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Cutting Out The Middleman

Sometime in the first half of 2005, I moved this blog from Blogger to WordPress with my own hosting arrangement, cutting out the middleman. In the Fall of the previous year, Blogger had been bought by Google, and there were rumors that it would be changed over to a Google service soon – with no more contact to people who could help when it all would go sideways. I was reminded of that the other day when Translation Times of Judy and Dagmar Jenner disappeared from the blog universe (albeit only for a short while).

I am relieved that Judy and Dagmar got their blog back so quickly. Perhaps it is proof that being once removed from your data is not the end of the world anymore. However, I am paranoid enough to feel much better with direct access to the folders, the files, and the database that make up my blogs.

The Translation Times incident brought home two things:

One, never forget to include your blog in your regular backup routine. Back up the files that don’t change much (i.e. the WordPress files in case of this blog) from time to time. Back up your database as regularly as you back up your hard drive – assuming that you do regular backups of your hard drive. After all, that’s where the content of your blog resides. There are different ways of backing up the database. WordPress has a feature for downloading the database content as an XML file. If you have access to your server, you can use phpMyAdmin to download the whole database, structure and content. If you have questions about the phpMyAdmin back up, check the WordPress knowledge base.

Two, there is an alarming trend (well, alarming to me) of treating oftentimes proprietary applications as if they were the Internet, thereby pushing the concept of the open Internet and the free access paradigm into the background. It is almost like re-introducing the middleman. Many of the clients for whom I develop website are, for example, not aware that the browser can access URLs directly; they type everything, even URLs, into Google and pick from the search results. While I am developing their websites, they therefore often complain that it is not possible to access the pages I’m working on. (They are, of course, accessible by URL, just not through Google.) For them, Google is the browser’s function to access a website. Facebook is quickly taking on a similar function. And, in a way, Blogger falls into that category as well. Obviously those solutions offer conveniences that are not there in the raw Internet. What worries me, though, is that over time this will change the perception of the Web and there will be nobody left to guard its open nature.

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4 Responses to “Cutting Out The Middleman”

  1. In all honesty, I don’t even understand why anyone who uses a blog semi-professionally would host with Blogger. Almost anyone who has any type of web space could easily host a WordPress blog themselves for free and like you said – be independent and able to do whatever they want, including complete customizability if desired.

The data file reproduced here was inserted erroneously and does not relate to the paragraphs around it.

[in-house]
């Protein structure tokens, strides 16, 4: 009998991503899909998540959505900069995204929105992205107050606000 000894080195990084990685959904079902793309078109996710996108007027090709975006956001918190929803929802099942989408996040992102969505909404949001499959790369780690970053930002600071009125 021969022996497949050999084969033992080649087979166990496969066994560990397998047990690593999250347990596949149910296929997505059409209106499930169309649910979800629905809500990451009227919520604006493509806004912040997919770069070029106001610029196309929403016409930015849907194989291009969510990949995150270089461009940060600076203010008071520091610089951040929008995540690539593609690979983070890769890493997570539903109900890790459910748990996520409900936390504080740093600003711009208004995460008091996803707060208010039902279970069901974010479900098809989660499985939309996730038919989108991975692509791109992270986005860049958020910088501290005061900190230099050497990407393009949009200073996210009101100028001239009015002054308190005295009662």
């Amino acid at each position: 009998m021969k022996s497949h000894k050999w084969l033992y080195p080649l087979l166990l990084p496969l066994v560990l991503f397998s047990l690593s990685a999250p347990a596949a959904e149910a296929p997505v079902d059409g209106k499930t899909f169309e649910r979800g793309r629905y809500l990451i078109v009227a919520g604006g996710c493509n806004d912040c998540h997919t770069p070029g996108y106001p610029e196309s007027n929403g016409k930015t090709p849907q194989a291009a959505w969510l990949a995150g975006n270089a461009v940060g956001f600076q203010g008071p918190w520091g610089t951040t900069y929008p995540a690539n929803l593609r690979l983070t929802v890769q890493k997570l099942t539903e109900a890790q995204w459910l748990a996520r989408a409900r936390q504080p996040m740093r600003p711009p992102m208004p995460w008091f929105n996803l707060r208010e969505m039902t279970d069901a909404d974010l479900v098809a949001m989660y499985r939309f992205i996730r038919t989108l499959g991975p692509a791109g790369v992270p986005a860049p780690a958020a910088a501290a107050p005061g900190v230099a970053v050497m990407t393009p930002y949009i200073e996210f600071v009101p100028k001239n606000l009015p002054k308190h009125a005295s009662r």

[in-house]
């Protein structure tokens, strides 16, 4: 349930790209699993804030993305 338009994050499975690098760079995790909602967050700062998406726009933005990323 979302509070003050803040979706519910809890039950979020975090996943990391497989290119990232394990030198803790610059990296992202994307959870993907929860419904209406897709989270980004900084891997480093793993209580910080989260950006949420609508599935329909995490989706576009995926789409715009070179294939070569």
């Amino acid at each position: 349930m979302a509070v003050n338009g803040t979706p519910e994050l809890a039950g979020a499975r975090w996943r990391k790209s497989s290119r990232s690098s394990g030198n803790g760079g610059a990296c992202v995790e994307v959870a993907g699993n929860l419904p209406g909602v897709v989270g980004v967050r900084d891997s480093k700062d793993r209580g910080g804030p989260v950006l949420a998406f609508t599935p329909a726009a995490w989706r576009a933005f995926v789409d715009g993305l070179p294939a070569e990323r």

And even people without web space you get WordPress hosting for a few bucks a month. With Fantastico or Installatron included with almost all mainstream hosting packages, installation and updates couldn’t be any easier – even for the very computer illiterate.

  2. Tess Whitty says:

    I moved from blogger (after being on blogger for 5 months) to self hosted WordPress at the end of 2010. The person who helped me set it up also set up so that I get a backup file of all the posts delivered to my inbox weekly. Super easy and convenient. Granted, Wordpess is less “user friendly” and require more knowledge to set up and maintain, but it was well worth it for me in the end. I also joined my website and my blog, which is both good and bad, good because it increases the SEO, bad since some people are only interested in the blog posts and do not like to be directed to the website also.

  3. Michael says:

    @Susanne: I wasn’t trying to single out Blogger in any way. I see this as a danger with all cloud-based computing. If you are a big business you may have the leverage not to fall victim to the all-too-often unexpected changes “out there.” As an individual, I believe I am better off with having as much access as possible, even if it means somewhat less convenience. Systems like WordPress give me that control. I am always suspicious of the ulterior motives of organizations like the big G when they offer valuable services for free. Remember Google’s directory assistance? I am sure the users loved it. Yet G. pulled the plug and gave as a reason that they had collected sufficient voice samples for whatever they were/are trying to develop. When will they have collected sufficient blog samples?

    @Tess: I’m glad to hear that you have set up automatic backups of your blog content!

  4. Judy Jenner says:

    Good stuff! All our other websites are customized WordPress templates, and we love them. For the blog, we do own the URL as well, and I *think* our techie guru has mentioned he’d migrate the blog away from Blogger. We started with Blogger because it was low-hanging fruit and super-easy, but our techie guru quickly suggested WordPress. Making it happen has been low on the priority list, but I will ask him to see if he can put a rush on it. 🙂 After all, it’s easy, but we always have a long to-do list…

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